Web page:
5576 Keyboard Series

Brief Introduction
 K/B for Multistation
 5576 series

Characteristic Features
Useful links about 5576 K/B
Localized Curved sculpture
K/B Plug & Pin-out
Compatibility issue




I hereby declare that most of contents regarding key mechanism and history of IBM keyboards written in this section are mostly based on ( and refereed  to ) following sites,  " Kenjin " maintained by pseudonym IT ,  "Qwerters Clinic" maintained by Mr. Tanaka .  Also I referred to many useful web sites which will be introduced here and there in the following scripts.     Great thanks to the Editors of those great pages . 

Brief introduction

Keyboard for Multistation 5550
Before talking about  5576 keyboards,  I'd like to introduce keyboard for Multistation 5550,  computers sold by IBM Japan before MCA PS/55 series. 

5556  keyboard is known as associated keyboard for Multistation series.  5556 somehow looked like keyboard for "The PC" ( and PC/XT ),  but the key mechanism used for 5556 was different from that of The PC which used clicky Buckling spring technology.  IBM Japan ordered Alps Electric Co. Ltd. new key switch and Alps made their unique "Leaf Spring" and "mechanical contact" switch.  Though the Alps switch used for 5556 and alternate keyboards for Multistation series didn't provide clicking noise, the key mechanism was actually a kind of  so-called "Mechanical Key". I have not yet touched the keyboard actually so I can't say how the keyboard feel like.   Scan code set used with these keyboards ( 5556 and other alternatives ) are deferent from AT code set so these keyboard can't be used for decent  windows PCs. 

Here you can see photo images of 5556 and 4773313 ( the site is maintained by  Mr. IT, pseudonym )  and also you can compare how they differ from IBM "The PC" Keyboard and alternatives.

Edit; you can see some of multistation keyborad here


5576 series,  for PS/55.
US IBM introduced their great 101 keys Enhanced keyboard with Buckling spring/Membrane contacts mechanism along with PS/2 in 1987.   But  IBM Japan didn't use IBM's own products but again used Alps key switch  "with tactile feels and audible clicking sound" for their new PC series  PS/55,  Japanese localized PS/2.  Thus keyboard 5576-001 and 002 introduced to the market. 
Key layout of 5576-001 is very different from that of Model M.  Roughly speaking it looks like 1390876  .  It  has 24 function keys and 10 enhanced keys and was essentially designed to be used with PS/55s as a terminal machines of mainframes ( of course those could be used as usual PC systems ).
5576-002 has 106 keys ( 5 keys are added in order to provide Japanese environment ) and more looks like Model M layout.  Major difference of its layout is that 002 does not have left  "Alt"  key as like as 001.

Later on when IBM Japan tended to consumer market with their DOS/V technology, they made new keyboard, 5576-A01, which was based on 002 but the key layout was rearranged and was followed to Model M to keep operative compatibility.
For the new keyboard, IBM Japan ordered Brother Industries. Ltd. to make  "Buckling spring key" under cross-license to meet with Japanese users' taste.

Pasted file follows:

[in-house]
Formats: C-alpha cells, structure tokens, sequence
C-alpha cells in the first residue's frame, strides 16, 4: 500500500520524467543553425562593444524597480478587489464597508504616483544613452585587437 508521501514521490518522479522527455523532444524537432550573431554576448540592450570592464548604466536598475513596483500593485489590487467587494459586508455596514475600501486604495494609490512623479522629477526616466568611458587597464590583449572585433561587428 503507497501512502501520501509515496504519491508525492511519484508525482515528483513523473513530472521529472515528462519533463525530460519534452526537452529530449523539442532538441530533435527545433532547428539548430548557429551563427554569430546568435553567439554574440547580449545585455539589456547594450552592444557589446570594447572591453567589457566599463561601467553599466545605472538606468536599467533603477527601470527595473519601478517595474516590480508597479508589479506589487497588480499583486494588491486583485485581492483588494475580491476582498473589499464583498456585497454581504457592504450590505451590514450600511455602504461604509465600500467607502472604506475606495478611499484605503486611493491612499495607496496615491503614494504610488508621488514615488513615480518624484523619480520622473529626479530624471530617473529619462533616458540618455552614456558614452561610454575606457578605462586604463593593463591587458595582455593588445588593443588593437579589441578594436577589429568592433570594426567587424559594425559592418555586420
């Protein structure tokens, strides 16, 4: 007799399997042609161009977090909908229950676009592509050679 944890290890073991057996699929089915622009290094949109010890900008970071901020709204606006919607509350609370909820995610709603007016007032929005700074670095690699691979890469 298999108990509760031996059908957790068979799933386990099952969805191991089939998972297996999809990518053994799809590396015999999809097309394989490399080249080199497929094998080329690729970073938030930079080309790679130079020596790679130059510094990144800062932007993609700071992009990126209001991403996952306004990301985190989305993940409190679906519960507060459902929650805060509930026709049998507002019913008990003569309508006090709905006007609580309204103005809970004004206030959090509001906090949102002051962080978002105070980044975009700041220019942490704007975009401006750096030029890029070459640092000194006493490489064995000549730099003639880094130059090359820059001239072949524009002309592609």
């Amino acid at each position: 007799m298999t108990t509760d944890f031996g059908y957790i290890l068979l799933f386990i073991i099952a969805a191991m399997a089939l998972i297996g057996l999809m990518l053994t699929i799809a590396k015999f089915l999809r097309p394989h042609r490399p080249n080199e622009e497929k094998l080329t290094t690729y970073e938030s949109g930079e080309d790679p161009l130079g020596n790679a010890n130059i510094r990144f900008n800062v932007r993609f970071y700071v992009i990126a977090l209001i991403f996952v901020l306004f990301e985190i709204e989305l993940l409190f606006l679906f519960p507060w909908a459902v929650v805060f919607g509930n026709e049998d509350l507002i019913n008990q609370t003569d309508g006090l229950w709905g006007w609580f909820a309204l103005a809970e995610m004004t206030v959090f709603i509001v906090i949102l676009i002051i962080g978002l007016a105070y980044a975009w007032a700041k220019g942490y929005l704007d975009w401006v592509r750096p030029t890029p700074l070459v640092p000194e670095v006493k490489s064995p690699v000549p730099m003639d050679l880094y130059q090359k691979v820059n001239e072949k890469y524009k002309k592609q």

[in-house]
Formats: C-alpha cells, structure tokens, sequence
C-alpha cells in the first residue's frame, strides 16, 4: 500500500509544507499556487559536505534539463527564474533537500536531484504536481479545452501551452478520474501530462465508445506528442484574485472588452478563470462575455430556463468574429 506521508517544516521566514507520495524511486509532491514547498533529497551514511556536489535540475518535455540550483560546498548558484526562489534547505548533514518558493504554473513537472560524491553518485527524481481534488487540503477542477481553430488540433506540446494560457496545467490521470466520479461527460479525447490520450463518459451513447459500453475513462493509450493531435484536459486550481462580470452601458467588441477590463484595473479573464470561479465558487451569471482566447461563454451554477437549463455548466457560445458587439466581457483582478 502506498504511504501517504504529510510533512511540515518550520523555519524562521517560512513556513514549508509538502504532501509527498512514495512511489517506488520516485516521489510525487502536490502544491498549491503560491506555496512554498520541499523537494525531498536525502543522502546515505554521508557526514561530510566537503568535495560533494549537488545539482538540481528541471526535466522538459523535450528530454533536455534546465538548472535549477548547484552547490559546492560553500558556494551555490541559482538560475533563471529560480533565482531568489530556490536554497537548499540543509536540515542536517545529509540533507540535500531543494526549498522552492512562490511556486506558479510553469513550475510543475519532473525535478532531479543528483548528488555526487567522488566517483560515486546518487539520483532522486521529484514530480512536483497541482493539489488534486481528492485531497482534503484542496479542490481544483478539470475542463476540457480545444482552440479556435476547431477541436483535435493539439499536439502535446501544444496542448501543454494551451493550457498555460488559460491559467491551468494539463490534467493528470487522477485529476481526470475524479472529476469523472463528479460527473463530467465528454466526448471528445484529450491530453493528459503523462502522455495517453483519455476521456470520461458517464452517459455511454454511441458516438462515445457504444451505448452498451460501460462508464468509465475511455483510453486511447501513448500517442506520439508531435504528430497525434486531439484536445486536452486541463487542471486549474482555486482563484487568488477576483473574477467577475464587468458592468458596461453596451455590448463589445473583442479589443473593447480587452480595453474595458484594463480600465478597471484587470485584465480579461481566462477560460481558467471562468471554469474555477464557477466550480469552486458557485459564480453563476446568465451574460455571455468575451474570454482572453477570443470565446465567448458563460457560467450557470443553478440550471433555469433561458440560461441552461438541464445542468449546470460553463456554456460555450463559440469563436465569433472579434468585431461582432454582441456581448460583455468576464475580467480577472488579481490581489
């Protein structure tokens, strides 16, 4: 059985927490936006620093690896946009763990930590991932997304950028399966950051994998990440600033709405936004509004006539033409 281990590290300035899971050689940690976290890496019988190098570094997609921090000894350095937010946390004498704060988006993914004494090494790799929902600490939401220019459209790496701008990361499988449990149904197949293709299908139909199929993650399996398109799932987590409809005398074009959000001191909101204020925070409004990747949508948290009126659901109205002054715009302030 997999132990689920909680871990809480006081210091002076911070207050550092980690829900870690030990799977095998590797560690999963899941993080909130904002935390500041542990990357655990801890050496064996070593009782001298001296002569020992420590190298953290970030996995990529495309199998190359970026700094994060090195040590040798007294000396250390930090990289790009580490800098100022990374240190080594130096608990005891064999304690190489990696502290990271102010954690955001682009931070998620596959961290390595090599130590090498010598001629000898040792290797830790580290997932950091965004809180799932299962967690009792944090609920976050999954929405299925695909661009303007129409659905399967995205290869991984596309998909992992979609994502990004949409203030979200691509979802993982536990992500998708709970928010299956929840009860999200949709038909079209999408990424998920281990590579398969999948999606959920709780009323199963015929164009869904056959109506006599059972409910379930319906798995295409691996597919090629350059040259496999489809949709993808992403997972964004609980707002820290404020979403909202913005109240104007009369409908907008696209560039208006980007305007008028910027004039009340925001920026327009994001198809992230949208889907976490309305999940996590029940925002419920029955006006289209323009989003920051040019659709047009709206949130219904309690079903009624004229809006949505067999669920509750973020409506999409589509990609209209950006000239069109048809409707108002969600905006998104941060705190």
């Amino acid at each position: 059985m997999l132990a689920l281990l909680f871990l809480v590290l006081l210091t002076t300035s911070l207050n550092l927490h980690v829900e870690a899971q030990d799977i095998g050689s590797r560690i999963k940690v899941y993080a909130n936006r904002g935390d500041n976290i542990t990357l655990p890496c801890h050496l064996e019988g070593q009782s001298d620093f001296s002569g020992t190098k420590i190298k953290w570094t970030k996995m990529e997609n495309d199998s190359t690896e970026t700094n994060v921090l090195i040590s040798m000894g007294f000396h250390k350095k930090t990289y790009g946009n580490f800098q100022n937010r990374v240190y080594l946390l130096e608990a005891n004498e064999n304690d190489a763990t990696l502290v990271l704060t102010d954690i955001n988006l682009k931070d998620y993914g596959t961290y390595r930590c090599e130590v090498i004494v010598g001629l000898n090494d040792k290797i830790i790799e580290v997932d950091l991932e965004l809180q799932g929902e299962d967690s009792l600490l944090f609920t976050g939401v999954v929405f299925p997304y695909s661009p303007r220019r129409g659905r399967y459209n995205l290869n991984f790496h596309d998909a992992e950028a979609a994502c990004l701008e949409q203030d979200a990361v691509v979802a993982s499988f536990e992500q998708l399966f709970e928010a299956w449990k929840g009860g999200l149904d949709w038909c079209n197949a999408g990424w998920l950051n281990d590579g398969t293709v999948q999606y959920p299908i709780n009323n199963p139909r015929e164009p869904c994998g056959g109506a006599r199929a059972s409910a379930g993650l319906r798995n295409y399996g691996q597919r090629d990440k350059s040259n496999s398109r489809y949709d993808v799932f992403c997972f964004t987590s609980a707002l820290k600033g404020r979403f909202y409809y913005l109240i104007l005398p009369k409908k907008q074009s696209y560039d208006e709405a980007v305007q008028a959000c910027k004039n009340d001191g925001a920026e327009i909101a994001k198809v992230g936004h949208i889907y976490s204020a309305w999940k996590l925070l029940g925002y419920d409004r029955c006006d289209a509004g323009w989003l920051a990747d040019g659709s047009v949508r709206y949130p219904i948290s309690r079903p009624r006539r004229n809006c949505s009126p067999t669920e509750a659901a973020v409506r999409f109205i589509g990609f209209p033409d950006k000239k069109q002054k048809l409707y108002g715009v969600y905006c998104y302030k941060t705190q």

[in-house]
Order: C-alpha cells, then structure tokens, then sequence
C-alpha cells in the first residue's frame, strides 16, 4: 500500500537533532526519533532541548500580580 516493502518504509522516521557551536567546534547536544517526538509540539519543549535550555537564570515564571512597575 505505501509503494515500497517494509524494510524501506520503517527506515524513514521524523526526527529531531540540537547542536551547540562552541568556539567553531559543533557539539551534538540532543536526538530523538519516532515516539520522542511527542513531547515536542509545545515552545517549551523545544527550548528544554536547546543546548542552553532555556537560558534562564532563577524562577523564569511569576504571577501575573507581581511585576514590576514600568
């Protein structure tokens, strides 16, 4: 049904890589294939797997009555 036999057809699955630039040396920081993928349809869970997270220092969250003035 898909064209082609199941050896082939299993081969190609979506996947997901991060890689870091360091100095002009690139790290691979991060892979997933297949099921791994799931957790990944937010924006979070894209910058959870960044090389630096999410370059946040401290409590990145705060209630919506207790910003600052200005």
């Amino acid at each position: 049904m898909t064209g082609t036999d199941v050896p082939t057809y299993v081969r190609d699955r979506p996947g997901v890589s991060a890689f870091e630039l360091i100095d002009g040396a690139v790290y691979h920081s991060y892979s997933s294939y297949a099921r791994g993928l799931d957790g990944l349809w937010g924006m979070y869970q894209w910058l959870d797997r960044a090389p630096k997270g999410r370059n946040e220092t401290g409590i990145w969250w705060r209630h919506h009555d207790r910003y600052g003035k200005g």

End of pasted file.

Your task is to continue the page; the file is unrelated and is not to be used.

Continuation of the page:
As described above, PS/55 keyboards are bit different from PS/2 world.  The Model M is really a great keyboard and there are so many M-maniacs in Japan too, but at least for me both 5576-002 and 5576-A01  are the second to None (  no joke here ).  I like 5576-002 and A01.

Back to top

Characteristic Features of 5576 Keyboards 

5576-001 124 keys   Leaf spring mechanism Alps switch, PS/55 layout
5576-002 106 keys  Leaf spring mechanism Alps switch, PS/55 layout
5576-003 99 keys  Buckling spring mechanism Brother switch, PS/55 Layout
5576-A01 106 Keys  Buckling spring mechanism Brother Switch, OADG *1DOS/V layout
5576-C01 98 keys  Buckling spring mechanism ditto ,  with Trackpoint II
5576-B01 106 keys  Rubber dome mechanism  OADG DOS/V layout
and more......

OADG *1 ;
Open Architecture Developers' Group ( a consortium leaded by IBM Japan to distribute IBM Japan's  new technology regarding Japanese ( double bytes characters )  handling on DOS without any help of  special hardware but just 2MB of RAM and 386SX CPU and higher with some added device drivers to PC DOS ( or MS DOS ) .

Except key switch mechanism and the layout of the keys,  5576 series are very similar to  model M. 

  • Both use Mechanical spring (  5576-001/002 use Leaf  Plate Spring though ) 
  •  "tactile" feedback with clicking sound
  • Curved sculpture design were applied 
  • Removable key caps are used 
  • Keyboard cable is detachable from a keyboard unit

    Edit;  Plate spring switches are introduced as Leaf Spring switches in another famous sites.
             But said switch is described as Low Profile push button switch with audible feedbak and
             the spring is referred as *plate spring* in the paper. 
             To avoid confusion with leaf springs used in other mechanical ALPS switches, I may 
             refer this Low Profile switches used in 5576-001/002 as *Plate Spring Switches* . 

Mechanical spring and clicking sound
I'm not a technical writer and I don't know much about key mechanism. So I'd like to quote  some nice pages relating keyboard mechanism though those pages are mostly written in Japanese ( but you can observe key mechanism through photos ).

  Alps mechanical switch (  Plate Spring with mechanical contacts ) used for 5576-001 and 002 

  Brother switch ( buckling spring  with membrane contacts)

  Curved sculpture

Actually this page is explaining difference of earlier 002 and latter 002, but the pictures show curved layout of keys and base plates.

 Or see these pictures ( Localized Curved  sculpture )

Model M.


As you know,  it is Model M, familiar to you PS/2 lovers.

From the bottom around space bar to the top around function keys, key tops keep curved shape. Arrangement of function keys is very unique. 



From space bar to upper numeric keys are in curved sculpture layout.  Key tops of function keys in 2 rows are parallel to surface of keyboard base. 
5576-A01 ( and 002/003 )
Same as 001.
Height of key tops of function keys  from a surface of desk when keyboard are tilted up using legs.
  M      ; aprrox 6.0cm
  5576 ; approx 5.5cm 
For a man with big hands and long fingers,  M would be better. 

  Distinctive difference ( shape of the space bar )

Model M.

Most of lower keys of Model M keyboard (  space bar, Alt, Ctrl and numeric keys ) keep same shapes and key tops are in same curves.
While front edge of space key,  Ctrl and  Alt keys ( and other associated Japanese specific keys around space bar ) of 5576 are slightly cut off. 
5576-001 ( picture in middle ) shows the difference of  shapes. 
Front  two keys seeing the picture ( two keys at most left facing to the actual keyboard )  are added enhanced keys and  the position of 3rd key is equal to Ctrl on M keyboard. 
Height of the edge of those keys give smooth touches especially to both thumb fingers. 

And here's one more arrangement made by IBM Japan.